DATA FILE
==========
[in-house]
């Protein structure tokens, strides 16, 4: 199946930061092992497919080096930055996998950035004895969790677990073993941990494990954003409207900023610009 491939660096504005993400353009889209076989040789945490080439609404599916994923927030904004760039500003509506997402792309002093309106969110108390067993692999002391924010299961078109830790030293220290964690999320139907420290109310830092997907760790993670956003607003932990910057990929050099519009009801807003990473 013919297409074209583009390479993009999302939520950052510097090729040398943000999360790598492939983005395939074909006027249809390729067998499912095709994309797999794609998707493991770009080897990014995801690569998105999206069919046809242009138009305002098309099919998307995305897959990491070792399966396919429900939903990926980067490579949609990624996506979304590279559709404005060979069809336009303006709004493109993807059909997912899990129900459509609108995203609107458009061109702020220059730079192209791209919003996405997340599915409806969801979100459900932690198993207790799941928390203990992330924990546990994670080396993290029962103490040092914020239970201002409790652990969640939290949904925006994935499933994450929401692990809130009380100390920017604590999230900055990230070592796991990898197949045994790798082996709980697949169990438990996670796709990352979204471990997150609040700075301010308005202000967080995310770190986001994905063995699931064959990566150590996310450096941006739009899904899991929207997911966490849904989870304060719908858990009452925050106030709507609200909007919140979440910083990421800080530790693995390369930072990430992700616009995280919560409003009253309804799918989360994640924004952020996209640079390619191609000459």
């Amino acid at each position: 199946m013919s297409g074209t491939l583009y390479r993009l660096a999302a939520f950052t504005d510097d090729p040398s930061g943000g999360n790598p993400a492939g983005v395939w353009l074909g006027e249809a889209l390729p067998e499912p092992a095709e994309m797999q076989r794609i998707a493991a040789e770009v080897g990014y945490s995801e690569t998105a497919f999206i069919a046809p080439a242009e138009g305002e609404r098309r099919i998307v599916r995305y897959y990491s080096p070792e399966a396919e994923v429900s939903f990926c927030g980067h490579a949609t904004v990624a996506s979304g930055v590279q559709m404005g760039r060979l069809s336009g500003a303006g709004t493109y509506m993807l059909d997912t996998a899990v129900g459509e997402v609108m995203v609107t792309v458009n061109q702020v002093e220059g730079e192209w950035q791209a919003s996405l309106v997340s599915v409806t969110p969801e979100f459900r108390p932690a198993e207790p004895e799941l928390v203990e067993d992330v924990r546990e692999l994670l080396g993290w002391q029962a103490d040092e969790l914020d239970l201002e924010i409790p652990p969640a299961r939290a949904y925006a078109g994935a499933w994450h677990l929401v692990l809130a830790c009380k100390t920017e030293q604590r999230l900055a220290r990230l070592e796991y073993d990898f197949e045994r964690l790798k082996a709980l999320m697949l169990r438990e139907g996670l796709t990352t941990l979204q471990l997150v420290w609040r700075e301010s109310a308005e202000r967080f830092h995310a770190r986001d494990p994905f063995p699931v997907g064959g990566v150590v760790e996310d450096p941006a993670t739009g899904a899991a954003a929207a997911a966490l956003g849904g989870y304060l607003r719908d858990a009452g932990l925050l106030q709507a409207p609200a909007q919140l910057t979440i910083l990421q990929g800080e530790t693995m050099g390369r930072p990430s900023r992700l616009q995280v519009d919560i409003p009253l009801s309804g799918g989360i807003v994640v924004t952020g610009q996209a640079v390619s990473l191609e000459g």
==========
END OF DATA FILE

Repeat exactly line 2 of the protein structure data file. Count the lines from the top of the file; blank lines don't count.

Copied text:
């Protein structure tokens, strides 16, 4: 199946930061092992497919080096930055996998950035004895969790677990073993941990494990954003409207900023610009 491939660096504005993400353009889209076989040789945490080439609404599916994923927030904004760039500003509506997402792309002093309106969110108390067993692999002391924010299961078109830790030293220290964690999320139907420290109310830092997907760790993670956003607003932990910057990929050099519009009801807003990473 013919297409074209583009390479993009999302939520950052510097090729040398943000999360790598492939983005395939074909006027249809390729067998499912095709994309797999794609998707493991770009080897990014995801690569998105999206069919046809242009138009305002098309099919998307995305897959990491070792399966396919429900939903990926980067490579949609990624996506979304590279559709404005060979069809336009303006709004493109993807059909997912899990129900459509609108995203609107458009061109702020220059730079192209791209919003996405997340599915409806969801979100459900932690198993207790799941928390203990992330924990546990994670080396993290029962103490040092914020239970201002409790652990969640939290949904925006994935499933994450929401692990809130009380100390920017604590999230900055990230070592796991990898197949045994790798082996709980697949169990438990996670796709990352979204471990997150609040700075301010308005202000967080995310770190986001994905063995699931064959990566150590996310450096941006739009899904899991929207997911966490849904989870304060719908858990009452925050106030709507609200909007919140979440910083990421800080530790693995390369930072990430992700616009995280919560409003009253309804799918989360994640924004952020996209640079390619191609000459």